I want to make an appeal. Our people in Donegal, Mayo and elsewhere in the west of Ireland waited for many years to have a scheme on defective blocks that is 100% redress. They were failed by those who spoke in the House over the years. Those tasked with legislation in the House over the years failed those families. They are victims of legislative and regulatory failure. They cannot be abandoned anymore. We need genuine 100% redress. We need it urgently. We need the legislation to be put through these Houses as soon as possible and a scheme that gives them the opportunity to rebuild their lives. They had to go through another Christmas with this nightmare all around them, with no clarity about what the future will be. I take this opportunity to appeal to the Minister to ensure that when we deal with this legislation he is mindful of the failures of the past and to give 100% redress to our families in Donegal, Mayo and elsewhere in the west of Ireland. That is the least we owe them for the failures in legislation in the House over the years.
While I agree with the sentiment of Deputy Lahart on this having to be the final say, it is critical that it is not the final say because the legislation does not go far enough on building control. The other legislation the Minister has committed to for an independent building regulator authority is crucial. The Bill on its own, which is very flawed and I will table amendments to improve it, would not be sufficient. It is a small part of the architecture that is needed and decades overdue in this regard.
I agree with many of the Deputies who are aghast that the intention appears to be that this will not be an independent regulator but, rather, an industry regulator. I understand this is the standard practice in some areas. As Deputy Nash said, there are professions where it happens. This is not a standard area. It is an area where the cost of pyrite remediation is €150 million, the cost of other defects in buildings as reported today is at €160 million, the cost of faulty wastewater system is €300 million and we do not know what the cost will be of fire defects from the Celtic tiger era. It will be at least €1 billion and approximately 90,000 different homes could be affected. It is already predicted that the mica scheme will cost €2.2 billion. While all of this has to be done to correct the mistakes of the past we should not be in a situation where we are spending money that could be much better spent on other purposes, given the huge cost to the State and the taxpayer.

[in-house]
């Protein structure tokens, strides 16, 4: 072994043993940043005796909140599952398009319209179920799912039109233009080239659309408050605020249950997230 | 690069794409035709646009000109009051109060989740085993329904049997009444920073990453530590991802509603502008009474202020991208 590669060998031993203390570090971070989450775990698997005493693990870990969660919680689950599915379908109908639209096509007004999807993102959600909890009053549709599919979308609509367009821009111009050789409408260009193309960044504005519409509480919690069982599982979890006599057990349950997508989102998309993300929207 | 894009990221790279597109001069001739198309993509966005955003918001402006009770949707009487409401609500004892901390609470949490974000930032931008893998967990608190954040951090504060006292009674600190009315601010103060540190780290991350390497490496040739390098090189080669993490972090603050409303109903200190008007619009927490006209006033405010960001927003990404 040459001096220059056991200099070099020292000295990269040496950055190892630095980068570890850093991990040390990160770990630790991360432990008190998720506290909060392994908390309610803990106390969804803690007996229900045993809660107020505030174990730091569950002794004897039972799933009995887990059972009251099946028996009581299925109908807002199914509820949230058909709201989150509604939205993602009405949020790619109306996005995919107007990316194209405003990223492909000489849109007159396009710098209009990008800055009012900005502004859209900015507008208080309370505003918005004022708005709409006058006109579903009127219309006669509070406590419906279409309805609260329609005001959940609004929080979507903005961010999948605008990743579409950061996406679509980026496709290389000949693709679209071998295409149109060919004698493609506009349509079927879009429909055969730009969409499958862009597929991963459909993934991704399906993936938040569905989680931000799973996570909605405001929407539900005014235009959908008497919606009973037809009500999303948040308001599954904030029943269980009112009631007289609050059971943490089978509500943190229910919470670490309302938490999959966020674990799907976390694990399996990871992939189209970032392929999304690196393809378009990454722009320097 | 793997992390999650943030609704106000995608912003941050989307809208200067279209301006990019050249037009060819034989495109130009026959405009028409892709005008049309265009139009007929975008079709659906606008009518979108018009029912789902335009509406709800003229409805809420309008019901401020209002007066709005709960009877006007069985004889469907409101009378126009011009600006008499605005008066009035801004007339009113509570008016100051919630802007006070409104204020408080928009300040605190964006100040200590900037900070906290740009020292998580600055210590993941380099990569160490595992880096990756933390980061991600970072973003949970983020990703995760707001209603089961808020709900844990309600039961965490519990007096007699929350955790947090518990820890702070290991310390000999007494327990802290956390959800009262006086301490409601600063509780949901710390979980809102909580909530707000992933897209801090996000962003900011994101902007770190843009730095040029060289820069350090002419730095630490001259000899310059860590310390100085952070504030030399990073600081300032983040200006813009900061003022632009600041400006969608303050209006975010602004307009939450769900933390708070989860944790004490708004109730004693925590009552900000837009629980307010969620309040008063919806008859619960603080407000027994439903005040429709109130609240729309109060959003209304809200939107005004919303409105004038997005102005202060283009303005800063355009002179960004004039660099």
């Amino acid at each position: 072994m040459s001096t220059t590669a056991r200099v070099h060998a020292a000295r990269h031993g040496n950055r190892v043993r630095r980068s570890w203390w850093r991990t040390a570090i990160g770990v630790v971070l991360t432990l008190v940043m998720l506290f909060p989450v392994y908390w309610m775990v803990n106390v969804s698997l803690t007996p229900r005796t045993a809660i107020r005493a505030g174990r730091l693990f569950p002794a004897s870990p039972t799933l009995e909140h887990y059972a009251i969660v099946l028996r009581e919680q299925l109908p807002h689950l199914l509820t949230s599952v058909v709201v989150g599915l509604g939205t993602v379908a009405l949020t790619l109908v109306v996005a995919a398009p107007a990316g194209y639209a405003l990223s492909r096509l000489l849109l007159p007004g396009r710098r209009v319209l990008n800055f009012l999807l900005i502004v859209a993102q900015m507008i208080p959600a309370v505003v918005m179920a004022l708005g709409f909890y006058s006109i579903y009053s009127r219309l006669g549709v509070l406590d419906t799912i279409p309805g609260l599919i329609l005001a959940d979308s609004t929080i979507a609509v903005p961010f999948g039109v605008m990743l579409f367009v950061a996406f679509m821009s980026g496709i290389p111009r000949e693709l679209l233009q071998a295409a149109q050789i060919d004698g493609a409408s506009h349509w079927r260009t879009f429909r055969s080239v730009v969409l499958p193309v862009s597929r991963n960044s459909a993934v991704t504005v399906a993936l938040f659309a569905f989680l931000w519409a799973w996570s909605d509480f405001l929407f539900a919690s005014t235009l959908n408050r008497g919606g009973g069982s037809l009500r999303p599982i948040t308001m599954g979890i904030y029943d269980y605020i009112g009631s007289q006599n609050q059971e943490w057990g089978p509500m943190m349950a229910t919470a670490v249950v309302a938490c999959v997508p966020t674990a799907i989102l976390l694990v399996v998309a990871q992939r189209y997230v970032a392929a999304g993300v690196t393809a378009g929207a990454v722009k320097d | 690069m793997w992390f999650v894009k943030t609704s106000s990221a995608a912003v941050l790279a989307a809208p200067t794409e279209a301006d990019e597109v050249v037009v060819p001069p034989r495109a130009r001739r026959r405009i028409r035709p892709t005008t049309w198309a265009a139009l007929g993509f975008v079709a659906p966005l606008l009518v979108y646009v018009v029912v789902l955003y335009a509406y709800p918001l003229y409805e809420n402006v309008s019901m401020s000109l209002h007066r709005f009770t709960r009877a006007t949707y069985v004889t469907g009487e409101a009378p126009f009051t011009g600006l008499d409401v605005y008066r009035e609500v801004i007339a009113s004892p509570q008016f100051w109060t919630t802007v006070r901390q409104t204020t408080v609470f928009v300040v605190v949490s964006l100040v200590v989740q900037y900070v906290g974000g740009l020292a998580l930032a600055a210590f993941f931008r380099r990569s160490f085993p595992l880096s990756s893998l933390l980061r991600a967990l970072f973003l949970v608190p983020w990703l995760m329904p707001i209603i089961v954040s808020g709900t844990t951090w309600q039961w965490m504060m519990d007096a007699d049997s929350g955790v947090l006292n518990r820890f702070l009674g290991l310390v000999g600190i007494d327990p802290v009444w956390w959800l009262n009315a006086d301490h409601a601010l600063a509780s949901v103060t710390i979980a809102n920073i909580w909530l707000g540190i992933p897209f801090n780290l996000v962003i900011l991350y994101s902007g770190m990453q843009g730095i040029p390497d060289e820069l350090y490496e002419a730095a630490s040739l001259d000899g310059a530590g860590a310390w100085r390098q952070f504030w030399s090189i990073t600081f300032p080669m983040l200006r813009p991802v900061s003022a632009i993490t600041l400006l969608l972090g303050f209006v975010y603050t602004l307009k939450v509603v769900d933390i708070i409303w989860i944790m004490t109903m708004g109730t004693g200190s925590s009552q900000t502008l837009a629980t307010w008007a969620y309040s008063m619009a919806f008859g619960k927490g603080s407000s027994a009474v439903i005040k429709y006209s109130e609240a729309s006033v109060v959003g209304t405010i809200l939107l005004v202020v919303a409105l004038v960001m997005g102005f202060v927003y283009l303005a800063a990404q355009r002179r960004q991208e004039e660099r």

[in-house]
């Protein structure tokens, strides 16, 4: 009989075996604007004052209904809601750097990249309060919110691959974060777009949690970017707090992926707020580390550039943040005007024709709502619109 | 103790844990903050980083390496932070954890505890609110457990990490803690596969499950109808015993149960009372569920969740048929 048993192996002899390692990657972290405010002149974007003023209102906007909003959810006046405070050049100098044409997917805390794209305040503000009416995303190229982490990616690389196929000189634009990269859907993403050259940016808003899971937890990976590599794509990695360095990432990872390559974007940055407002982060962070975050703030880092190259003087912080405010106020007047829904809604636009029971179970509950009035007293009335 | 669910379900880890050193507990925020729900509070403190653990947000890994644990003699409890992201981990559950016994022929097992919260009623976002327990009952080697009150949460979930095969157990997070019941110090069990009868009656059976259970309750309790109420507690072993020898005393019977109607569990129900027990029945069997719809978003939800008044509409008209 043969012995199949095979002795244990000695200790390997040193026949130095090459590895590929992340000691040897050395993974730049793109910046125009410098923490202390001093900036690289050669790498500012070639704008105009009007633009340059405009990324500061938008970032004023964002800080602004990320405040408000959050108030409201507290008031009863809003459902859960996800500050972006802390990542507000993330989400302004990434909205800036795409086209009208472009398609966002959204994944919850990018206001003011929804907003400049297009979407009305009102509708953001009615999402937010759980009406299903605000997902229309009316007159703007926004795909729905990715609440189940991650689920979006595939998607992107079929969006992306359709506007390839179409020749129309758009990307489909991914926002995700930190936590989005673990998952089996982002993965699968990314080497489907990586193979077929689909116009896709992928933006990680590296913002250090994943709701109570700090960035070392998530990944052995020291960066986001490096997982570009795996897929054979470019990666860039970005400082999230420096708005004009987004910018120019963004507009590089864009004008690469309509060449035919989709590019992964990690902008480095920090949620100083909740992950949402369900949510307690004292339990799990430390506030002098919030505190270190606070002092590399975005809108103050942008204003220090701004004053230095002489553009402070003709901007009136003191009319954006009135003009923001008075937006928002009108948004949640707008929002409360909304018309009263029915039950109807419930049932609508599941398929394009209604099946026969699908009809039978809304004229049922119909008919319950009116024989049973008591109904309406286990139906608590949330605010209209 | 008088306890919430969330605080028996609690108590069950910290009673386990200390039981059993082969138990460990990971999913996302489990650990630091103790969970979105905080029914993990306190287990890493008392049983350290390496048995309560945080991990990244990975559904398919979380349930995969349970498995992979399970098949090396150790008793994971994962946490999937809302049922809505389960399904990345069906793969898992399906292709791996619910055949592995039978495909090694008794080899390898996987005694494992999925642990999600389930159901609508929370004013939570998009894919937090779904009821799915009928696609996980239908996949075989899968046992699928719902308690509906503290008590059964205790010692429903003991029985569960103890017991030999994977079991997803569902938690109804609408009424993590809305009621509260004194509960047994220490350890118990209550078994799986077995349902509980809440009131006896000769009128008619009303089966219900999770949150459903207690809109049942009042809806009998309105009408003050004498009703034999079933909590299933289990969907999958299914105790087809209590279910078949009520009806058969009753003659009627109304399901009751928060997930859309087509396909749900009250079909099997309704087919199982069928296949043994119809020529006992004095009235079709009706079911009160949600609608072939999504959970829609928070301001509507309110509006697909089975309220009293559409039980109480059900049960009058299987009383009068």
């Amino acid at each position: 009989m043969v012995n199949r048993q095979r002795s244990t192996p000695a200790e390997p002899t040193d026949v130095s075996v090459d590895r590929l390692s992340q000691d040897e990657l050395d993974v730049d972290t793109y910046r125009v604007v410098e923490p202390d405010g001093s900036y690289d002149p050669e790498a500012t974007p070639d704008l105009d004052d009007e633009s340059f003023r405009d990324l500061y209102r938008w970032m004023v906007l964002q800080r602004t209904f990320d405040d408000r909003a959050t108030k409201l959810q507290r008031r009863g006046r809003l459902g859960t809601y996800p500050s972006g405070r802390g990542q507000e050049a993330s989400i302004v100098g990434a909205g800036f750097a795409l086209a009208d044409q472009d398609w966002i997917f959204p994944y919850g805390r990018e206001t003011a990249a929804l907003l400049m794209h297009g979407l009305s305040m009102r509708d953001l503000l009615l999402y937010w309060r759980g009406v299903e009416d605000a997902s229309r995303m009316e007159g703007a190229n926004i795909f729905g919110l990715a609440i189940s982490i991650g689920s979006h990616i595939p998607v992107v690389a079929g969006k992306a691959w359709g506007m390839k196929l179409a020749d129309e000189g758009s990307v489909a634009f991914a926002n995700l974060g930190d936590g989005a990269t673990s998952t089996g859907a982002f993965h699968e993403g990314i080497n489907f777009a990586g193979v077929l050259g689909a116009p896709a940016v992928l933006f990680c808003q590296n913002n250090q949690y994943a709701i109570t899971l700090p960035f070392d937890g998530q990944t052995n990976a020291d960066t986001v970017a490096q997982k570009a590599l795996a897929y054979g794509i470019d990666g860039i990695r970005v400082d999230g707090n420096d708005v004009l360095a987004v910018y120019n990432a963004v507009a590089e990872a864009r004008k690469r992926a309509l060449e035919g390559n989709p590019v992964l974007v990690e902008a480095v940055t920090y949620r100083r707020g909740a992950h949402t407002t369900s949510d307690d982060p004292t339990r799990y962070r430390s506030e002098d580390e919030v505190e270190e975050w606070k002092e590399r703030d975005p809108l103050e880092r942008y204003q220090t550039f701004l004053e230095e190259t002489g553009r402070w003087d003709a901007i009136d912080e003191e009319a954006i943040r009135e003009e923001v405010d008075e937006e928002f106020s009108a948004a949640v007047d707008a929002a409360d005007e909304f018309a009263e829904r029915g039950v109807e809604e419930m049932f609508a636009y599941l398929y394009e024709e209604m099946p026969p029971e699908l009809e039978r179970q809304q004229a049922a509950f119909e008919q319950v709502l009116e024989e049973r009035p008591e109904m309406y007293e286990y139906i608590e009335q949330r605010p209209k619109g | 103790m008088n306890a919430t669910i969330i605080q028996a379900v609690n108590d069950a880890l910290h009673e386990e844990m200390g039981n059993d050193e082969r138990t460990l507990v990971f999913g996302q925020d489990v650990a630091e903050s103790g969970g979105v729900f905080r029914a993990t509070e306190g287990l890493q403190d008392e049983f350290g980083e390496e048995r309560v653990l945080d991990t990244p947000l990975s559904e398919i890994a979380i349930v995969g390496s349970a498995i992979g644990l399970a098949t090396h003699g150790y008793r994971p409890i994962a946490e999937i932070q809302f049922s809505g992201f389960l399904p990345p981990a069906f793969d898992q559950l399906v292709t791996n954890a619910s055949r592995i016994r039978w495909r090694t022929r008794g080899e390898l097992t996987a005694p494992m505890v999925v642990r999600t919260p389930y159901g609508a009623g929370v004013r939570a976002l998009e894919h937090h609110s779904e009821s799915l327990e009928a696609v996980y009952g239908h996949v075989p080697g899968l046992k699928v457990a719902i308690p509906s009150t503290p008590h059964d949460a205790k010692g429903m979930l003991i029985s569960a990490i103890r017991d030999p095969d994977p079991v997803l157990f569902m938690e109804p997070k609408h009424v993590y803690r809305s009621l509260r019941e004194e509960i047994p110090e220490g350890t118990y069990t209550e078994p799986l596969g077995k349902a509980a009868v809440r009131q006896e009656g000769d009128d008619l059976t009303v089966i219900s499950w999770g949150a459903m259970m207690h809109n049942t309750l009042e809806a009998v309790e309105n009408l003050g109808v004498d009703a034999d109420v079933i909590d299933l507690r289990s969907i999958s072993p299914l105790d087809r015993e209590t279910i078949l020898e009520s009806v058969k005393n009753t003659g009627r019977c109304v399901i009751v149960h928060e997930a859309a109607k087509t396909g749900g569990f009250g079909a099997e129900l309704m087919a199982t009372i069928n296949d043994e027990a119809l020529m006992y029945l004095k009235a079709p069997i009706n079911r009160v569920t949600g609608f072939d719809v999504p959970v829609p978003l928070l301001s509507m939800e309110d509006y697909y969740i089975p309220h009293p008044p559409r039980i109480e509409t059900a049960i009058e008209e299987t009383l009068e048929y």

Much more, or just as, importantly is the massive human cost involved for people and families. There is nothing worse in terms of stress or anxiety. People invest not only the largest amount of money in their lives in their homes but also their time and emotion. It is where a newborn baby is brought home. It is where children leave for their first day in school and the place to which they return. It is where big family celebrations take place. It is where people often take their last breaths in their final days. Homes are so important. For people to have the anxiety and stress of seeing them crumble around them and having to explain to children what is happening is a huge personal cost. In my constituency it particularly affected the residents in Priory Hall. Sadly, we had the situation where Fiachra Daly died by suicide as a result of these building and fire safety defects.
After everything that has happened in this country, it is unbelievable that the proposal appears to be that this will not be independent but that it will be will run by the building industry and its representative group. That is very difficult to understand. I appeal to the Government to get this bit right and make sure it is independent. Section 8(7) prohibits a registration body being a body that promotes a political cause. Some of us would argue, with quite a good case, that those who lobby for the building industry have been involved in promoting political causes. This section of the legislation should rule them out. I take it from the commentary on the Bill to date that is not the intention of the Government. It appears the intention of the Government is to go ahead with an industry body appointed to the role. This is completely and utterly inappropriate.
We have failed utterly in this area because of a culture of light-touch regulation. This is deeply embedded in the thinking of the Irish State.